Top-Requested Medical Billing Software Functionality
Besides mobile access, billing staff also wanted software that streamlines the medical billing process. Sixteen percent cited claim scrubbing capabilities as the top feature they’re looking for, and 15% noted the importance of eligibility inquiries.
Since it’s estimated that more than $15 billion is spent each year in unnecessary administrative costs tied to claims processing, these two features represent significant time and money-savers. Claim scrubbers can quickly identify billing errors that have been missed by staff. And electronic eligibility inquiries offer a way to verify coverage within minutes, allowing office staff to obtain payment from the patient, if necessary.
Interest in Integration
Integration is a feature desired in many areas of the healthcare industry. From EHRs to billing software, integration is what buyers are looking for.
The survey found that 87% of buyers want an integrated billing suite – meaning the software package contains several applications that work together seamlessly. So, a software suite might include applications for data capture, coding, billing, scheduling, and EHRs.
Those buyers preferred an integrated suite over a stand-alone medical billing software, even when that singular software was considered “best-of-breed.” And just 1% of buyers prefer to use multiple products and systems.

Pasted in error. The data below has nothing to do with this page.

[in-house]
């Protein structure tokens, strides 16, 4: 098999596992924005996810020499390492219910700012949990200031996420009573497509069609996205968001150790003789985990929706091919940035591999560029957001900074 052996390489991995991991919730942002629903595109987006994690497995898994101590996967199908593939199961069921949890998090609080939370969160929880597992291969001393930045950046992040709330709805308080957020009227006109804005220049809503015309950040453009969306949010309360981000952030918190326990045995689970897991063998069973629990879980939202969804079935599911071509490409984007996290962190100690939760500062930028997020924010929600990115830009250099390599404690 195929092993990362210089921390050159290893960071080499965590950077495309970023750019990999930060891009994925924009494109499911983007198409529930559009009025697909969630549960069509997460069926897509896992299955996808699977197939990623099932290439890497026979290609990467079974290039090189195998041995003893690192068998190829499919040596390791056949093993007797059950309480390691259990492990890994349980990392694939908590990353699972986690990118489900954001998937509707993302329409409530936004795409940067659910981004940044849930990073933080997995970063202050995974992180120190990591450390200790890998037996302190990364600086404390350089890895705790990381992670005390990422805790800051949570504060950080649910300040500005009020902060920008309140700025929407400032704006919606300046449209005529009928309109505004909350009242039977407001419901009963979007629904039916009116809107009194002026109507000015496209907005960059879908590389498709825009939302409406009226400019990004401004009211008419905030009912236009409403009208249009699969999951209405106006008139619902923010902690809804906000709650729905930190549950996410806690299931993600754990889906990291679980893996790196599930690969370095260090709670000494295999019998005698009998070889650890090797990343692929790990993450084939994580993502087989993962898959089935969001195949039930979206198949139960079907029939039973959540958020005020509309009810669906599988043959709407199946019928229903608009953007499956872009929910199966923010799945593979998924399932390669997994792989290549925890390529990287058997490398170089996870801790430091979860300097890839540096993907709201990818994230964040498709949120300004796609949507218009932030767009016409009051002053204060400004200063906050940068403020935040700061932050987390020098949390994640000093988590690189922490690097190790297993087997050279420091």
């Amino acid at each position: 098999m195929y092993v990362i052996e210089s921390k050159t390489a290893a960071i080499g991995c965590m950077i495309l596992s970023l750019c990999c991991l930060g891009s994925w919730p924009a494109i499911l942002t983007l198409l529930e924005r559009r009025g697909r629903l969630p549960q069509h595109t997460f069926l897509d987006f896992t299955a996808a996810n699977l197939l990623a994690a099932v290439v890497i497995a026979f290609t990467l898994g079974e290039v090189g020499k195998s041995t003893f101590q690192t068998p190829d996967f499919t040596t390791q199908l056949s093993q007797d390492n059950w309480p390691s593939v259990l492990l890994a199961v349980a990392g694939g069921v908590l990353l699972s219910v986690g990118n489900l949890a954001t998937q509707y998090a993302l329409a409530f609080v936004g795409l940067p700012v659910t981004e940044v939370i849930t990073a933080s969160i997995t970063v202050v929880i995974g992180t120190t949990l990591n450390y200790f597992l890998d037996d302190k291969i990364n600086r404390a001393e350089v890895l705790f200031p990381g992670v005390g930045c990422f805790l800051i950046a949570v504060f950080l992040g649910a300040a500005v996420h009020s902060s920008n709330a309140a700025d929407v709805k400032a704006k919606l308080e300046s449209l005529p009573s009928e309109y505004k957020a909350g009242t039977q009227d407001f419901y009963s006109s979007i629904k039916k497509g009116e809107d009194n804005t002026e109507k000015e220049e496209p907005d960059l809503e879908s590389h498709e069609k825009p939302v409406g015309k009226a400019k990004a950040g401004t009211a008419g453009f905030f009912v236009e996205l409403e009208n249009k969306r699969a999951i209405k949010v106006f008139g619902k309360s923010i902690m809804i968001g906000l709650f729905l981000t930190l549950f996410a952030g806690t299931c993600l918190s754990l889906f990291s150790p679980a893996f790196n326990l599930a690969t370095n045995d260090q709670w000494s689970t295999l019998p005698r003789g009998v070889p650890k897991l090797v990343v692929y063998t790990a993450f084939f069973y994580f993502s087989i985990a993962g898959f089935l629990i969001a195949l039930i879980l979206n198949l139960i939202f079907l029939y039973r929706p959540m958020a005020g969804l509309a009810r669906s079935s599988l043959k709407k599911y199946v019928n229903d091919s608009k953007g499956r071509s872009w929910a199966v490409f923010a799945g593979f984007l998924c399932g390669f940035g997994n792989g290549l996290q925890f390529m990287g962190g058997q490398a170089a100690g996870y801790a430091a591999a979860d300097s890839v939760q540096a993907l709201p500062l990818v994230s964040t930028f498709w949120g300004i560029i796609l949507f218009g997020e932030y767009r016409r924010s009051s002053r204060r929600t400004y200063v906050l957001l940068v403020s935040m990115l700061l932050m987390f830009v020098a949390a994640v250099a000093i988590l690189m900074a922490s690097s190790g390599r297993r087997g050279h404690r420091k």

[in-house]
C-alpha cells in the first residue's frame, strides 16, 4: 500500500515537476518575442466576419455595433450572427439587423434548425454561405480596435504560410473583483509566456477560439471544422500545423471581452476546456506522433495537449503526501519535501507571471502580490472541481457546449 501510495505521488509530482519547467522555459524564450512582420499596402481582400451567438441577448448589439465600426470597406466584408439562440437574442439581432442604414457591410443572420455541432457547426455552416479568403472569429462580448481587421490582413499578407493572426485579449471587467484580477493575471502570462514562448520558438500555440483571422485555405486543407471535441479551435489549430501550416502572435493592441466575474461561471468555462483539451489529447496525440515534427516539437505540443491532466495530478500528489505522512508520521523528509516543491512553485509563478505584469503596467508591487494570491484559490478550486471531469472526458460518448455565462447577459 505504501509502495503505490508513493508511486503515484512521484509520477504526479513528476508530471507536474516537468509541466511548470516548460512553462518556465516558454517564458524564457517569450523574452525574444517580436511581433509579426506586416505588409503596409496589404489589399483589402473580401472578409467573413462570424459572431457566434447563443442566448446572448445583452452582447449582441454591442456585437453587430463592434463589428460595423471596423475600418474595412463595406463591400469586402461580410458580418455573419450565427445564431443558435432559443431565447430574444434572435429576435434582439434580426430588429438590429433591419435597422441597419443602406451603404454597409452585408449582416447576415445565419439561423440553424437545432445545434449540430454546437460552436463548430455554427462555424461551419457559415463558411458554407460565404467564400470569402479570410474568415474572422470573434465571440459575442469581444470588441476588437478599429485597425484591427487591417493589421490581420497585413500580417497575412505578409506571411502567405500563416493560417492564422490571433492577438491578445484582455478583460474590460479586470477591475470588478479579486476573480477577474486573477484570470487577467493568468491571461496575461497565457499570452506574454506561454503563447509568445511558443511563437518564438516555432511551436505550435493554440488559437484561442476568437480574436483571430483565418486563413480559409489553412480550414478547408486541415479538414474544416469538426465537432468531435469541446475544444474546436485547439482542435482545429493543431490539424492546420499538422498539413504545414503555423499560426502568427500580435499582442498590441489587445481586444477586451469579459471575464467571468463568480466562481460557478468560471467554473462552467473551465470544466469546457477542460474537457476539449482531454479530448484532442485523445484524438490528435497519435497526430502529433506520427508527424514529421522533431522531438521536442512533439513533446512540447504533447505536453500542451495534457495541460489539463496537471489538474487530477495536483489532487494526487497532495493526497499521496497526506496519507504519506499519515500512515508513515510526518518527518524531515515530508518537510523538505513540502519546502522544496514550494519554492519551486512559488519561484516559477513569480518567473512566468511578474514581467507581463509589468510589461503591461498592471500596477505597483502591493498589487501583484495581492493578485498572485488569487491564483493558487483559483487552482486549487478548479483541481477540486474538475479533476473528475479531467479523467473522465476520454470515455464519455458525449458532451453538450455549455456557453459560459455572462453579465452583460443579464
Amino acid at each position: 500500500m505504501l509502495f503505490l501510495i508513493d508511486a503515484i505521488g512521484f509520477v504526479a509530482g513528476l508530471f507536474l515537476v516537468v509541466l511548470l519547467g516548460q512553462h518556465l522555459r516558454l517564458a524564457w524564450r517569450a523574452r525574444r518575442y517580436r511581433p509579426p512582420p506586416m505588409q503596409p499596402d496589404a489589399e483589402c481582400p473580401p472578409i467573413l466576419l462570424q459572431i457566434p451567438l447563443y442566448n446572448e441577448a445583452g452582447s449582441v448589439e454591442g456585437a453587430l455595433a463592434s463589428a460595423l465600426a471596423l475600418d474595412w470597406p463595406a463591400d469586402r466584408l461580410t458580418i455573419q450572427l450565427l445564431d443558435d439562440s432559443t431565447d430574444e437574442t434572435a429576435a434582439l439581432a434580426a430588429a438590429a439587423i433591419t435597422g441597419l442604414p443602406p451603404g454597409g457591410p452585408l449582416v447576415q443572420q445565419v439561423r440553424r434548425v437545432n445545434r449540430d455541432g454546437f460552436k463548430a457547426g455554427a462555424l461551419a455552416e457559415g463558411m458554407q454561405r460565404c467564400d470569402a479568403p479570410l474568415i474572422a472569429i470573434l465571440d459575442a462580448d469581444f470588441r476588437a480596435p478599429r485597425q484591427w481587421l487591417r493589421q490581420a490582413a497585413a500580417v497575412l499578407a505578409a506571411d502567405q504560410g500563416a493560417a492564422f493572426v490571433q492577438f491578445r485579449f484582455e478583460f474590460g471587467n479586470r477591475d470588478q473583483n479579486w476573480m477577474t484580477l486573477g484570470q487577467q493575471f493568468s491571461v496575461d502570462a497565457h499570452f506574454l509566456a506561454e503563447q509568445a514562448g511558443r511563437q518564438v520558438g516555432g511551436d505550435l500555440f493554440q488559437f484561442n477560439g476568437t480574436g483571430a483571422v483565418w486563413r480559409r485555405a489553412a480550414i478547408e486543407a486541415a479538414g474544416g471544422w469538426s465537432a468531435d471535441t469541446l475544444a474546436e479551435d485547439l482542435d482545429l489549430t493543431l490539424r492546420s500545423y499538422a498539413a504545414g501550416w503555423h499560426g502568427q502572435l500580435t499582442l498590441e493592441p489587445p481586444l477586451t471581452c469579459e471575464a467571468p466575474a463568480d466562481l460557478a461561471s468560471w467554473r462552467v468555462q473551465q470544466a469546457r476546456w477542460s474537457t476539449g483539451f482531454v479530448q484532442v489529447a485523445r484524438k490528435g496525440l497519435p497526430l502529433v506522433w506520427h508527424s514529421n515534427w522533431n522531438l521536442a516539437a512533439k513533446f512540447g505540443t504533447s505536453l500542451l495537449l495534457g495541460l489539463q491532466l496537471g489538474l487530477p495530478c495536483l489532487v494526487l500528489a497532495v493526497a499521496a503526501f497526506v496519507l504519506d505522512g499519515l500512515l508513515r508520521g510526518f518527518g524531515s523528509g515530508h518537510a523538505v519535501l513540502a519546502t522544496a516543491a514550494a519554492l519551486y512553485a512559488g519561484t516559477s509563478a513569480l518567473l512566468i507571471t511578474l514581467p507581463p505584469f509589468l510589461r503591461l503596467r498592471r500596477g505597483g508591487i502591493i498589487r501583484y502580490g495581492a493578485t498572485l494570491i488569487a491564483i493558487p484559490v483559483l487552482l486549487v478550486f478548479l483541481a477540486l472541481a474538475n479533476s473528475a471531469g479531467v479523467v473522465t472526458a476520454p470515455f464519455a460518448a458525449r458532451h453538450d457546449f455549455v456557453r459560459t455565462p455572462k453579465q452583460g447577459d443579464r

It’s expected that medical billing suites will become more common because of the benefits for users. From streamlined information exchange to more efficient and accurate billing, having an all-in-one system makes sense for most practices.
Surveys are an excellent tool and way to gain insight, but they’re even more helpful when you know the backgrounds of the participants.
Approximately one-third of the respondents were office staff and 27% were physicians. And 23% were either practice owners or executives at large health networks.
Demographics: Prospective Buyers By Job Title
And there was a good mix of practice sizes too – virtually half and half. Fifty-three percent identified as a solo practice, while 46% identified as a practice with two or more physicians on staff.
Demographics: Perspective Buyers By Practice Size
Software Advice researchers summarized the survey findings:
“Our data suggests that medical billing buyers, especially those from smaller practices, are looking for the best software tools to effectively comply with health care regulations, increase their billing effectiveness and keep more revenue within the practice.”
“Buyers we surveyed were seeking mobile medical billing options, functionality to address rejected insurance claims and the ability to integrate the system with their existing EHR software.”
“And most buyers were looking to replace the medical billing software they already had in place: evidence that medical billing professionals are increasingly considering how software can be used to address their practice’s needs.”
What do you think of the survey results? Please tell me in the comments below!